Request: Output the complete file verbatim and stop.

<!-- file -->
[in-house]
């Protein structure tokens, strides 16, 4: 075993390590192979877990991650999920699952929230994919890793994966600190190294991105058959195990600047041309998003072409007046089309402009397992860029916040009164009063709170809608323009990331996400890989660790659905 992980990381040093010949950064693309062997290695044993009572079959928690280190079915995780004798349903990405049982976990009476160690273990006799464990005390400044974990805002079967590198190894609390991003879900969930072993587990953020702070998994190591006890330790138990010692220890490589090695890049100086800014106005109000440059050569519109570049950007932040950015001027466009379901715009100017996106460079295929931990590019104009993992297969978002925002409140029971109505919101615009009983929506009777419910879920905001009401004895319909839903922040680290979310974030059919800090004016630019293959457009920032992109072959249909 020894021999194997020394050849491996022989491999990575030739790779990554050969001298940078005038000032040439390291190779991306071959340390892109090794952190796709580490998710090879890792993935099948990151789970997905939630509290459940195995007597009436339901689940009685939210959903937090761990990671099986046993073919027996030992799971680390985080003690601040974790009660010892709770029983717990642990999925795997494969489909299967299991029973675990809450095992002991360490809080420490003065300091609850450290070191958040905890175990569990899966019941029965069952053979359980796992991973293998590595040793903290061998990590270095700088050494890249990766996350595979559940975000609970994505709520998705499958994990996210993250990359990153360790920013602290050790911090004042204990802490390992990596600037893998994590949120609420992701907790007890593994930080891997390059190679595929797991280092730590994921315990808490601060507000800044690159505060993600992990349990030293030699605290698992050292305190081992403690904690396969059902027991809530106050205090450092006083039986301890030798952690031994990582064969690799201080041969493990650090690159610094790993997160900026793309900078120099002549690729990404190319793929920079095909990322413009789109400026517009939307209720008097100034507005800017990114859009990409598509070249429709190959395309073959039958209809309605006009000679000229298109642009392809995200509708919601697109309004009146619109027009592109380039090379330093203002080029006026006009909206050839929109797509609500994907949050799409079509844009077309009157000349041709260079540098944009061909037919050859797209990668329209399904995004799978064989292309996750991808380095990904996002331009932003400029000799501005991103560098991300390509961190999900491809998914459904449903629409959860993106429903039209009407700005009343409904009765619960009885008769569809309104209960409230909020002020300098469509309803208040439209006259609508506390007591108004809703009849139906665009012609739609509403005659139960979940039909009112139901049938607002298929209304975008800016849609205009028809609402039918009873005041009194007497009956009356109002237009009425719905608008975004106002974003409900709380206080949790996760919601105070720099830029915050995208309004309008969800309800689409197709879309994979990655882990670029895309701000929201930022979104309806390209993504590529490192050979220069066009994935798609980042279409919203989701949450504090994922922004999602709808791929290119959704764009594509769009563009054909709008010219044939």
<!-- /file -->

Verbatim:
[in-house]
């Protein structure tokens, strides 16, 4: 075993390590192979877990991650999920699952929230994919890793994966600190190294991105058959195990600047041309998003072409007046089309402009397992860029916040009164009063709170809608323009990331996400890989660790659905 992980990381040093010949950064693309062997290695044993009572079959928690280190079915995780004798349903990405049982976990009476160690273990006799464990005390400044974990805002079967590198190894609390991003879900969930072993587990953020702070998994190591006890330790138990010692220890490589090695890049100086800014106005109000440059050569519109570049950007932040950015001027466009379901715009100017996106460079295929931990590019104009993992297969978002925002409140029971109505919101615009009983929506009777419910879920905001009401004895319909839903922040680290979310974030059919800090004016630019293959457009920032992109072959249909 020894021999194997020394050849491996022989491999990575030739790779990554050969001298940078005038000032040439390291190779991306071959340390892109090794952190796709580490998710090879890792993935099948990151789970997905939630509290459940195995007597009436339901689940009685939210959903937090761990990671099986046993073919027996030992799971680390985080003690601040974790009660010892709770029983717990642990999925795997494969489909299967299991029973675990809450095992002991360490809080420490003065300091609850450290070191958040905890175990569990899966019941029965069952053979359980796992991973293998590595040793903290061998990590270095700088050494890249990766996350595979559940975000609970994505709520998705499958994990996210993250990359990153360790920013602290050790911090004042204990802490390992990596600037893998994590949120609420992701907790007890593994930080891997390059190679595929797991280092730590994921315990808490601060507000800044690159505060993600992990349990030293030699605290698992050292305190081992403690904690396969059902027991809530106050205090450092006083039986301890030798952690031994990582064969690799201080041969493990650090690159610094790993997160900026793309900078120099002549690729990404190319793929920079095909990322413009789109400026517009939307209720008097100034507005800017990114859009990409598509070249429709190959395309073959039958209809309605006009000679000229298109642009392809995200509708919601697109309004009146619109027009592109380039090379330093203002080029006026006009909206050839929109797509609500994907949050799409079509844009077309009157000349041709260079540098944009061909037919050859797209990668329209399904995004799978064989292309996750991808380095990904996002331009932003400029000799501005991103560098991300390509961190999900491809998914459904449903629409959860993106429903039209009407700005009343409904009765619960009885008769569809309104209960409230909020002020300098469509309803208040439209006259609508506390007591108004809703009849139906665009012609739609509403005659139960979940039909009112139901049938607002298929209304975008800016849609205009028809609402039918009873005041009194007497009956009356109002237009009425719905608008975004106002974003409900709380206080949790996760919601105070720099830029915050995208309004309008969800309800689409197709879309994979990655882990670029895309701000929201930022979104309806390209993504590529490192050979220069066009994935798609980042279409919203989701949450504090994922922004999602709808791929290119959704764009594509769009563009054909709008010219044939």